The Fitzroya cupressoides, a rare conifer from South America, will be planted within the scientist’s garden in memory of Darwin’s travel companion, Robert FitzRoy, Captain of HMS Beagle, who was a pioneering scientist and meteorologist in his own right.
The planting will take place ahead of ‘Origin Weekend’ on 21-22 November, Down House’s annual celebration of the naturalist’s work, where the site will host a variety of talks and tours, and a house quest for children. This is a particularly topical month for Darwin connections, with his most famous book, On the Origin of Species, last week voted by the public as the most influential academic book ever written.
This planting is especially significant as the cutting, cultivated and donated by the Royal Botanic Garden Edinburgh (RBGE), was collected from a remnant tree in Chile that was almost certainly in view when Darwin and Fitzroy sailed around the South American coastline. That habitat has been almost totally wiped out by deforestation.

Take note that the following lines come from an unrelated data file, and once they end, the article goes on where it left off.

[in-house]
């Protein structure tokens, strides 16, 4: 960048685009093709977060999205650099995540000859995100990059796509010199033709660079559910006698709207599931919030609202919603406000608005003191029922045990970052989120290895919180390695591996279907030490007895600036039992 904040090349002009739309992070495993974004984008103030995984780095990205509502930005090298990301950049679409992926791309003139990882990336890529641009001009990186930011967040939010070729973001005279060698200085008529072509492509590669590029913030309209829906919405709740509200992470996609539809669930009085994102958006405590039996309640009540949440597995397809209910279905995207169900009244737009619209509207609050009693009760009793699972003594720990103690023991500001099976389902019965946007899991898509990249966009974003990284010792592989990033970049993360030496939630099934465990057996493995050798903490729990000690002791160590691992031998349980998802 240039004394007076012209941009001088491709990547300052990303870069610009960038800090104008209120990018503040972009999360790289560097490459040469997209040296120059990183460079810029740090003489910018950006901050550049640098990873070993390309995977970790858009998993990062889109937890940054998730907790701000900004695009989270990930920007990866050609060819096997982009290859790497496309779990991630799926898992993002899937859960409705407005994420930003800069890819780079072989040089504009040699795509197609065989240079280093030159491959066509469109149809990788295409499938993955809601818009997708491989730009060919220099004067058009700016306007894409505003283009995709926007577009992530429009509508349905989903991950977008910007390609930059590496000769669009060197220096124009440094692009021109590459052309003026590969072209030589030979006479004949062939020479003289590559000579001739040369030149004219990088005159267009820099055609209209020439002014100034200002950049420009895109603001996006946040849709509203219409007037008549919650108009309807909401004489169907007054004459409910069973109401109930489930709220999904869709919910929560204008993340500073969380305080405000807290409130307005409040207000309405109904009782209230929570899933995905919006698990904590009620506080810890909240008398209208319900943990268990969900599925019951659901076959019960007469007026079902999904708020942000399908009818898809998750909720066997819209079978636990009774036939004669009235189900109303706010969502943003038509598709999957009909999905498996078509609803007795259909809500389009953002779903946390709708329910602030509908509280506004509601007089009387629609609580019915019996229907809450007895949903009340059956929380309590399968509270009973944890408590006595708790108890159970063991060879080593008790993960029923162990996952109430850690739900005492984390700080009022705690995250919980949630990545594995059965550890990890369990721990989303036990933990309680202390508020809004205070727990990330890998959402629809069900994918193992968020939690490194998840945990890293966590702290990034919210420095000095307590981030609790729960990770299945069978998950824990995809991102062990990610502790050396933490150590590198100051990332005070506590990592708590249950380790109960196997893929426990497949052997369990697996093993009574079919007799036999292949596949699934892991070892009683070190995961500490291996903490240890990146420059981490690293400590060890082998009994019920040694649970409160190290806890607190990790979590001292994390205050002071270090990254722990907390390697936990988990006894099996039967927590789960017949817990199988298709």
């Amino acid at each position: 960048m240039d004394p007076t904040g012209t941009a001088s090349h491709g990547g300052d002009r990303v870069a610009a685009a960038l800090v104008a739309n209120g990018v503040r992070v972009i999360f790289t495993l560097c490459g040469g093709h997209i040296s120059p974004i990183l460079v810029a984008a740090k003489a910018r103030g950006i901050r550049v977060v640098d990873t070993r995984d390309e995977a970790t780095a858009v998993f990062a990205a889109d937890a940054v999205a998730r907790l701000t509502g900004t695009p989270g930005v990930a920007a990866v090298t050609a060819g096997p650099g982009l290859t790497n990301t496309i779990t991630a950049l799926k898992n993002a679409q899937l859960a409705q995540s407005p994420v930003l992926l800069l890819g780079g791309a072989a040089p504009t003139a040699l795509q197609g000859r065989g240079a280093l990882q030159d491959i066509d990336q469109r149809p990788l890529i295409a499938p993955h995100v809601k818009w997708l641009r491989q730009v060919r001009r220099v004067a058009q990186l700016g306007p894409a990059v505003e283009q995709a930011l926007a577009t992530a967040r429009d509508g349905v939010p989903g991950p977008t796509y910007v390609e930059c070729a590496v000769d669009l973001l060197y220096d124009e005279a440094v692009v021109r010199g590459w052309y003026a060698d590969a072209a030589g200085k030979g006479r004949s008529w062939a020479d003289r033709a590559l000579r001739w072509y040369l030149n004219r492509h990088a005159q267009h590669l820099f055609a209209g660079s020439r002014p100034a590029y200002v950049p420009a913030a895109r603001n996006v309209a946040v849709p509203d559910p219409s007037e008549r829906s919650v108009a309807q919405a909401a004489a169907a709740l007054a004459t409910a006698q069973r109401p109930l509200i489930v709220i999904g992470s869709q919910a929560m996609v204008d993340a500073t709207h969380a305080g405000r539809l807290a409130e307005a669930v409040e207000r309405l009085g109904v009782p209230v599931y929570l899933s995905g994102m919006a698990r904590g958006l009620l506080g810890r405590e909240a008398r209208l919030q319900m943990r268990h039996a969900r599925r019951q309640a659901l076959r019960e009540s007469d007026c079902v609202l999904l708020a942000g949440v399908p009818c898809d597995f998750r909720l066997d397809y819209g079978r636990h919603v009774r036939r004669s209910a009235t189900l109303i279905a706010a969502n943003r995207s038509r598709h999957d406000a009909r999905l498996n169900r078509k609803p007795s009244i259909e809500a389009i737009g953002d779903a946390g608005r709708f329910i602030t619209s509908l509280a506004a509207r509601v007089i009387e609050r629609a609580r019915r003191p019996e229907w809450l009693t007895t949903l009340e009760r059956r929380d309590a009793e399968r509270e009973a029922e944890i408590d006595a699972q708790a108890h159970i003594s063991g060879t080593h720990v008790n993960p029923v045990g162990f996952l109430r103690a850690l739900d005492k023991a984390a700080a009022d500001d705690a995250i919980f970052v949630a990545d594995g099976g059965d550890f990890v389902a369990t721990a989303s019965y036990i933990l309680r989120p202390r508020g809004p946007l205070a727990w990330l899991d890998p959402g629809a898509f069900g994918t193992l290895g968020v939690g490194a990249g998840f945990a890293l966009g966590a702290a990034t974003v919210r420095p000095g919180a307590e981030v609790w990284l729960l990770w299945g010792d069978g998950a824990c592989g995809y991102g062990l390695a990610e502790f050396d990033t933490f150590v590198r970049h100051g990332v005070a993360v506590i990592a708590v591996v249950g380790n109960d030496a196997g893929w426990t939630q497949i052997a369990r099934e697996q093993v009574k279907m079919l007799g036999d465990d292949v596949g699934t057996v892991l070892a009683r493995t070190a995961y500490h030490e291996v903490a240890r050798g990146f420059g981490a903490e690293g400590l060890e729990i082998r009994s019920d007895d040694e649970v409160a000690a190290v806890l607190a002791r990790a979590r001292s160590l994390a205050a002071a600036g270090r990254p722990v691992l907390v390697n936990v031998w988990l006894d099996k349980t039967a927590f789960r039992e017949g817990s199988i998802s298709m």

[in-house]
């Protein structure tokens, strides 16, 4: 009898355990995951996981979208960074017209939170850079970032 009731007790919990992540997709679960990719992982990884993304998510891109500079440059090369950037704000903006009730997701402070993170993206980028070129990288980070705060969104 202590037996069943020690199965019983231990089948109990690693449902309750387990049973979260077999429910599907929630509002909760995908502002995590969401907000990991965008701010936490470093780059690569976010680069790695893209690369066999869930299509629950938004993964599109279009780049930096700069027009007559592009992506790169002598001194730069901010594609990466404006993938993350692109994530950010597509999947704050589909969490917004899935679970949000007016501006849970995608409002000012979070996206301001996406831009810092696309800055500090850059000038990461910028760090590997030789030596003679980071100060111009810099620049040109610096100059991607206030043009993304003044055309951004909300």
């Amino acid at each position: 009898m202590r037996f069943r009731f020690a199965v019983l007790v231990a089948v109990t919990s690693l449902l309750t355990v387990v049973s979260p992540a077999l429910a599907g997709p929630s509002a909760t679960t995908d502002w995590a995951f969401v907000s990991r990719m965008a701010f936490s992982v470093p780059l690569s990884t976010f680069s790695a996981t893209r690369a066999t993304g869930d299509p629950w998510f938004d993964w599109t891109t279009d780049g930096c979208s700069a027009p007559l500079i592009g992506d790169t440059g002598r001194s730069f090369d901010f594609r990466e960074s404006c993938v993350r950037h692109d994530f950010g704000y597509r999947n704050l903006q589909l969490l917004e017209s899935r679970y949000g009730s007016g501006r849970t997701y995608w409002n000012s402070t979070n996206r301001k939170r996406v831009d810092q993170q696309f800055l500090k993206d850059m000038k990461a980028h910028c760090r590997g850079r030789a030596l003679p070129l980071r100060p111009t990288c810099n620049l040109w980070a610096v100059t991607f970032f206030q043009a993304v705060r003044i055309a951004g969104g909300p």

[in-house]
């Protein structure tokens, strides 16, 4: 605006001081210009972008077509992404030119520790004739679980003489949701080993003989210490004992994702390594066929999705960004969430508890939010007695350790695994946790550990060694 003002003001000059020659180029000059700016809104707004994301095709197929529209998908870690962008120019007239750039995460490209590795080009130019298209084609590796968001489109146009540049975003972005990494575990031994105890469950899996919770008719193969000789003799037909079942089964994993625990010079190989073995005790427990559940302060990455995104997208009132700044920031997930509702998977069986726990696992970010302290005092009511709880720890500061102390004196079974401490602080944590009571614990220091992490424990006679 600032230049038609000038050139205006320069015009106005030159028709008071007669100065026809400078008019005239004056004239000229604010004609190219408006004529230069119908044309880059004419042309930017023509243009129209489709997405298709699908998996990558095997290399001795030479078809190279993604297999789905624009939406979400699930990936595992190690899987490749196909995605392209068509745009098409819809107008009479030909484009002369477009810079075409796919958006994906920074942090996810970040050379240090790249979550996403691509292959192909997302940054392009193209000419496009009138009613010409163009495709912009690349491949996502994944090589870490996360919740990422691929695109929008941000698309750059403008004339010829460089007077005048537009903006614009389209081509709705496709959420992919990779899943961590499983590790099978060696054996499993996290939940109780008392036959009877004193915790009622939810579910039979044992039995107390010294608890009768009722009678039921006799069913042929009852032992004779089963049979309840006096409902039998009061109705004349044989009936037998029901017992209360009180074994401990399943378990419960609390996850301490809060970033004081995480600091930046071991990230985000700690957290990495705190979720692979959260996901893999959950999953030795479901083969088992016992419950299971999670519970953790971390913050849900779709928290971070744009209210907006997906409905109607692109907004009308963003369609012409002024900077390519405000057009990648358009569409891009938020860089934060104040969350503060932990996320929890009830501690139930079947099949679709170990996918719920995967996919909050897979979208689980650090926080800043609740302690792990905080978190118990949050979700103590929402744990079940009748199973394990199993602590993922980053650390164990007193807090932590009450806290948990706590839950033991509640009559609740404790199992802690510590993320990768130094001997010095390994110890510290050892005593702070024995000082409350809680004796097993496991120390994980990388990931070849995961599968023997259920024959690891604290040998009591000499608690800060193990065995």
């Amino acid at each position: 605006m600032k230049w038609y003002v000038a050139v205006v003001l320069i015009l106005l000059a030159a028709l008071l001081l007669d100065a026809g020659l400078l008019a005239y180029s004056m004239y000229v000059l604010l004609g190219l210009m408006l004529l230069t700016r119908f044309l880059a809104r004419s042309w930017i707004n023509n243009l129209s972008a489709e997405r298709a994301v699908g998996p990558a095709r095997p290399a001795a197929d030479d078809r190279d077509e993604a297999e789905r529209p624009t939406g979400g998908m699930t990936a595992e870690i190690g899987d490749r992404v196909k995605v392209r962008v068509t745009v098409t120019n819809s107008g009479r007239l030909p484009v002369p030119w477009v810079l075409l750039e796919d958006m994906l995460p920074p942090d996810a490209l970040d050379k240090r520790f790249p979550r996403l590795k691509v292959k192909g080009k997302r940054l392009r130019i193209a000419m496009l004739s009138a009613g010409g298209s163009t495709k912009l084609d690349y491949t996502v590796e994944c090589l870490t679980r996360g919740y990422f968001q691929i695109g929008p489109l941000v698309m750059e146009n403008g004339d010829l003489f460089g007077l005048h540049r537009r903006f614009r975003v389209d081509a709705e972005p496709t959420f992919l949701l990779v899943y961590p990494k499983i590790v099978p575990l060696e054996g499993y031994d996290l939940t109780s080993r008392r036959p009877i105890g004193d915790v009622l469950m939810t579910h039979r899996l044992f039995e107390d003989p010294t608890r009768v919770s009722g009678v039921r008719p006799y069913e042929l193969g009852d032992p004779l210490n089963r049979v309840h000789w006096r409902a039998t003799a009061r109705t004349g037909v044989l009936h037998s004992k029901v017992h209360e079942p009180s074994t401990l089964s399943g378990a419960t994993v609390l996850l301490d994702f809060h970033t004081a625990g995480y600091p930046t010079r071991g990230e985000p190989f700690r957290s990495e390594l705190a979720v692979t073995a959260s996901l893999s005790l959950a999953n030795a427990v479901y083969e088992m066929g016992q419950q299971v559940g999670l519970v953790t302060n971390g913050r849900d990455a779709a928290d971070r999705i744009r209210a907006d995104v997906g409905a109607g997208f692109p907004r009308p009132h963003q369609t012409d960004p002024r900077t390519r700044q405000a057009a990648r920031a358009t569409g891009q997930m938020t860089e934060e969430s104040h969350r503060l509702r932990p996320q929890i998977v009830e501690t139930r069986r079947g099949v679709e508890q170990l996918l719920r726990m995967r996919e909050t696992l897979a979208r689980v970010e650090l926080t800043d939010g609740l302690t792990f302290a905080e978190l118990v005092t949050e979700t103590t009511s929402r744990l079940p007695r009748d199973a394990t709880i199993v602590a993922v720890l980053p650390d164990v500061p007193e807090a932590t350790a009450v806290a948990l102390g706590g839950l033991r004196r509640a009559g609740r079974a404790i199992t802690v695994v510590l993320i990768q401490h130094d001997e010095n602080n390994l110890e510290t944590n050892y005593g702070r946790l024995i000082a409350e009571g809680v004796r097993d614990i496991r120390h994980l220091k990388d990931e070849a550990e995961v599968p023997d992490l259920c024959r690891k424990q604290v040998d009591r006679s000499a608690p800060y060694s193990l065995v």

The Fitzroya is an important species on account of its age – some estimates put specimens at about 3,300 years.
Rowan Blaik, head gardener for English Heritage at Down House, said; "All of the team here at Down House are delighted to accept this plant from the Royal Botanic Garden Edinburgh, and hope it adds another tale to the fantastic story of natural history told at the home of Charles Darwin. Robert FitzRoy was a key figure in Darwin’s journey of discovery and is worthy of being honoured at the site.
"Visitors to our Origin Weekend this coming Saturday and Sunday can help us celebrate this fantastic story, and find out more about Charles Darwin’s unique discoveries."
The Royal Botanic Garden Edinburgh has led research on the collections brought back to the UK in the 19th Century, and today lead the way in distributing the cultivation of the conifer.
Martin Gardner, coordinator of the International Conifer Conservation Programme at the RGBE, said: "Planting the Fitzroya cupressoides at Down House is a great opportunity to tell the extraordinary story of this famous tree, and to raise awareness of the plight of conifers worldwide. Plants like this one have the potential to be used to restore depleted populations across the world if habitat-loss continues."